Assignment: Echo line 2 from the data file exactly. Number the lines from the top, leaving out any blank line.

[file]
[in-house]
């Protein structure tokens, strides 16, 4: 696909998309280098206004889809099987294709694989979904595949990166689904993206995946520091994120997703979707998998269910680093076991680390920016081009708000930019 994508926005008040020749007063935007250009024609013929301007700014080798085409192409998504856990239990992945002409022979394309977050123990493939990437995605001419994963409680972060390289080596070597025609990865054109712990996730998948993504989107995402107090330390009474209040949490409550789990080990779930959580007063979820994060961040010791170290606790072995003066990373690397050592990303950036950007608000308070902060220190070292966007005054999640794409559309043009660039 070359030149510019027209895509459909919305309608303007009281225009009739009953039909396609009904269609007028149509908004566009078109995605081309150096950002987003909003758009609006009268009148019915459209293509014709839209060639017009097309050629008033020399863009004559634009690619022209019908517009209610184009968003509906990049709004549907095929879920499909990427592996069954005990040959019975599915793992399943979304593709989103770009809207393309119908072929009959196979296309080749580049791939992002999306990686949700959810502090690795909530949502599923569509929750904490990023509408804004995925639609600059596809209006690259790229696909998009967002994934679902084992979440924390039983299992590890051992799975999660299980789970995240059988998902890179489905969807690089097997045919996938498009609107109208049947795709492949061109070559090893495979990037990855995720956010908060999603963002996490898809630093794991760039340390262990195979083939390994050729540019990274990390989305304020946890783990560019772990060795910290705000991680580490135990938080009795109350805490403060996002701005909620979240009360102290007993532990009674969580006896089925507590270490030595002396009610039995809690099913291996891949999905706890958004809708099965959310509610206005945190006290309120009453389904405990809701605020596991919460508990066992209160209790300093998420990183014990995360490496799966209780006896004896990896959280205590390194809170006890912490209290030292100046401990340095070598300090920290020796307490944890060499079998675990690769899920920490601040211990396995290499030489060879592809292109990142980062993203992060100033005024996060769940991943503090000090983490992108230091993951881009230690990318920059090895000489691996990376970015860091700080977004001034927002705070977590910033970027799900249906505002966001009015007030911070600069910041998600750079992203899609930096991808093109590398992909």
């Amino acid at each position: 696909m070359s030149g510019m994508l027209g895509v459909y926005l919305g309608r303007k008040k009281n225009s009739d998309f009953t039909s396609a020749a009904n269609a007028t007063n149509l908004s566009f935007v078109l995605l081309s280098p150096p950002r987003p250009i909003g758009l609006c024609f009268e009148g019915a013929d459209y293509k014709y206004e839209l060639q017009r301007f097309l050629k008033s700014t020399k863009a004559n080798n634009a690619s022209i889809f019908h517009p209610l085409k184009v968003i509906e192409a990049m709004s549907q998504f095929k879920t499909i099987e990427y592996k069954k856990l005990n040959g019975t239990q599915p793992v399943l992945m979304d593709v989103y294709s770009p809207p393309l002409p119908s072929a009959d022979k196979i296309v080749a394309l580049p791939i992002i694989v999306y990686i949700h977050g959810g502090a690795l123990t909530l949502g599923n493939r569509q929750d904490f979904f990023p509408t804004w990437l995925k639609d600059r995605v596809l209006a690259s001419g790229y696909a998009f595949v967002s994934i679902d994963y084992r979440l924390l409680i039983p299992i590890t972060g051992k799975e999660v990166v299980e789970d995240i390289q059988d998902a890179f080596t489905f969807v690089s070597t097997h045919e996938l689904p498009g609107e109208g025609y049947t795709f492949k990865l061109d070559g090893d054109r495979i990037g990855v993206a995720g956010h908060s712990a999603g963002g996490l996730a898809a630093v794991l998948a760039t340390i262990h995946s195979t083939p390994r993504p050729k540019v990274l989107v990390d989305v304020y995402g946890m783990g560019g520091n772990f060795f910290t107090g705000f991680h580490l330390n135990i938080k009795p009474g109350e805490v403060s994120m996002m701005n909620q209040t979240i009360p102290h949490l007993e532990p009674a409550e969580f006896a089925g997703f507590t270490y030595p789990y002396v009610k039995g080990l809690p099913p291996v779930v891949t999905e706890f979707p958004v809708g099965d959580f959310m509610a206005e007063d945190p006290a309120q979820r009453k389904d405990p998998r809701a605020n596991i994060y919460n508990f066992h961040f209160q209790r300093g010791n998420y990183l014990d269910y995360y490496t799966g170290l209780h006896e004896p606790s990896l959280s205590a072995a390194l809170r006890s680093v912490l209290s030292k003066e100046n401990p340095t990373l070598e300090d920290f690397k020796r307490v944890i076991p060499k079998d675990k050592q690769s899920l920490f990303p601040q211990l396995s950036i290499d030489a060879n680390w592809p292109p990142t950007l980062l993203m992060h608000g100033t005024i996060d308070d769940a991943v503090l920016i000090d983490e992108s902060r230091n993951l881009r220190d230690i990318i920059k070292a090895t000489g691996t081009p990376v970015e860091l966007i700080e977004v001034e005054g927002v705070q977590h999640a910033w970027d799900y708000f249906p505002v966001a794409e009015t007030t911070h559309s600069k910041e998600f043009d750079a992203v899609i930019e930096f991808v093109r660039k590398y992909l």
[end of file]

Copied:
């Protein structure tokens, strides 16, 4: 696909998309280098206004889809099987294709694989979904595949990166689904993206995946520091994120997703979707998998269910680093076991680390920016081009708000930019 994508926005008040020749007063935007250009024609013929301007700014080798085409192409998504856990239990992945002409022979394309977050123990493939990437995605001419994963409680972060390289080596070597025609990865054109712990996730998948993504989107995402107090330390009474209040949490409550789990080990779930959580007063979820994060961040010791170290606790072995003066990373690397050592990303950036950007608000308070902060220190070292966007005054999640794409559309043009660039 070359030149510019027209895509459909919305309608303007009281225009009739009953039909396609009904269609007028149509908004566009078109995605081309150096950002987003909003758009609006009268009148019915459209293509014709839209060639017009097309050629008033020399863009004559634009690619022209019908517009209610184009968003509906990049709004549907095929879920499909990427592996069954005990040959019975599915793992399943979304593709989103770009809207393309119908072929009959196979296309080749580049791939992002999306990686949700959810502090690795909530949502599923569509929750904490990023509408804004995925639609600059596809209006690259790229696909998009967002994934679902084992979440924390039983299992590890051992799975999660299980789970995240059988998902890179489905969807690089097997045919996938498009609107109208049947795709492949061109070559090893495979990037990855995720956010908060999603963002996490898809630093794991760039340390262990195979083939390994050729540019990274990390989305304020946890783990560019772990060795910290705000991680580490135990938080009795109350805490403060996002701005909620979240009360102290007993532990009674969580006896089925507590270490030595002396009610039995809690099913291996891949999905706890958004809708099965959310509610206005945190006290309120009453389904405990809701605020596991919460508990066992209160209790300093998420990183014990995360490496799966209780006896004896990896959280205590390194809170006890912490209290030292100046401990340095070598300090920290020796307490944890060499079998675990690769899920920490601040211990396995290499030489060879592809292109990142980062993203992060100033005024996060769940991943503090000090983490992108230091993951881009230690990318920059090895000489691996990376970015860091700080977004001034927002705070977590910033970027799900249906505002966001009015007030911070600069910041998600750079992203899609930096991808093109590398992909």